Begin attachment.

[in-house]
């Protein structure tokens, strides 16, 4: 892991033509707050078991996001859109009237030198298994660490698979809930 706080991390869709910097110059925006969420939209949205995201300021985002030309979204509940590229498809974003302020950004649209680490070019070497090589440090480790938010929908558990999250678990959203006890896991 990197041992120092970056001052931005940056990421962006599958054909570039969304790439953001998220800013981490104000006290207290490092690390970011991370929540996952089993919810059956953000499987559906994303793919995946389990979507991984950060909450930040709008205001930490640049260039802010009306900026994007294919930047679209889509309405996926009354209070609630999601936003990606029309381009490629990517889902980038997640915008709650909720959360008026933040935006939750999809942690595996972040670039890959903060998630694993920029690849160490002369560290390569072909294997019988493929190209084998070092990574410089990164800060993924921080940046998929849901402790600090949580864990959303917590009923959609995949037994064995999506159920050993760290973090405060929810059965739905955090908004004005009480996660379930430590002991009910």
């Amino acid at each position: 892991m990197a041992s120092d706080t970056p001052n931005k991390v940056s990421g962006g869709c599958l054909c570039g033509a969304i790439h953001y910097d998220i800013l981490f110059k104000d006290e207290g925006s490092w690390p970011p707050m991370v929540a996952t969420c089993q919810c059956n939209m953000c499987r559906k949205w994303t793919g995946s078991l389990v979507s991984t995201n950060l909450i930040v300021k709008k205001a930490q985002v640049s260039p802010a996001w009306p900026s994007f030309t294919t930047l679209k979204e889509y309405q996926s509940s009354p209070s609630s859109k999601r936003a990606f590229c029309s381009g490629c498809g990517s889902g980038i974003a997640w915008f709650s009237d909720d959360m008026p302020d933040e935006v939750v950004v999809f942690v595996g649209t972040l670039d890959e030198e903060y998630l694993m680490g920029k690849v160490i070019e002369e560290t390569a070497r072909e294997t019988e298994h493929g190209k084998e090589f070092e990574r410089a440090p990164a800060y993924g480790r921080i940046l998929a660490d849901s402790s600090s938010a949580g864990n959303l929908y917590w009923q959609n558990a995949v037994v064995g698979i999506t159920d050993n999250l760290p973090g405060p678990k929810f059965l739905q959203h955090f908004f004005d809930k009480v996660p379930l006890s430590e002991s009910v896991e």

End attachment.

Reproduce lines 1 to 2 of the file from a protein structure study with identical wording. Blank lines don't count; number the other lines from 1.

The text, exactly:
[in-house]
């Protein structure tokens, strides 16, 4: 892991033509707050078991996001859109009237030198298994660490698979809930 706080991390869709910097110059925006969420939209949205995201300021985002030309979204509940590229498809974003302020950004649209680490070019070497090589440090480790938010929908558990999250678990959203006890896991 990197041992120092970056001052931005940056990421962006599958054909570039969304790439953001998220800013981490104000006290207290490092690390970011991370929540996952089993919810059956953000499987559906994303793919995946389990979507991984950060909450930040709008205001930490640049260039802010009306900026994007294919930047679209889509309405996926009354209070609630999601936003990606029309381009490629990517889902980038997640915008709650909720959360008026933040935006939750999809942690595996972040670039890959903060998630694993920029690849160490002369560290390569072909294997019988493929190209084998070092990574410089990164800060993924921080940046998929849901402790600090949580864990959303917590009923959609995949037994064995999506159920050993760290973090405060929810059965739905955090908004004005009480996660379930430590002991009910």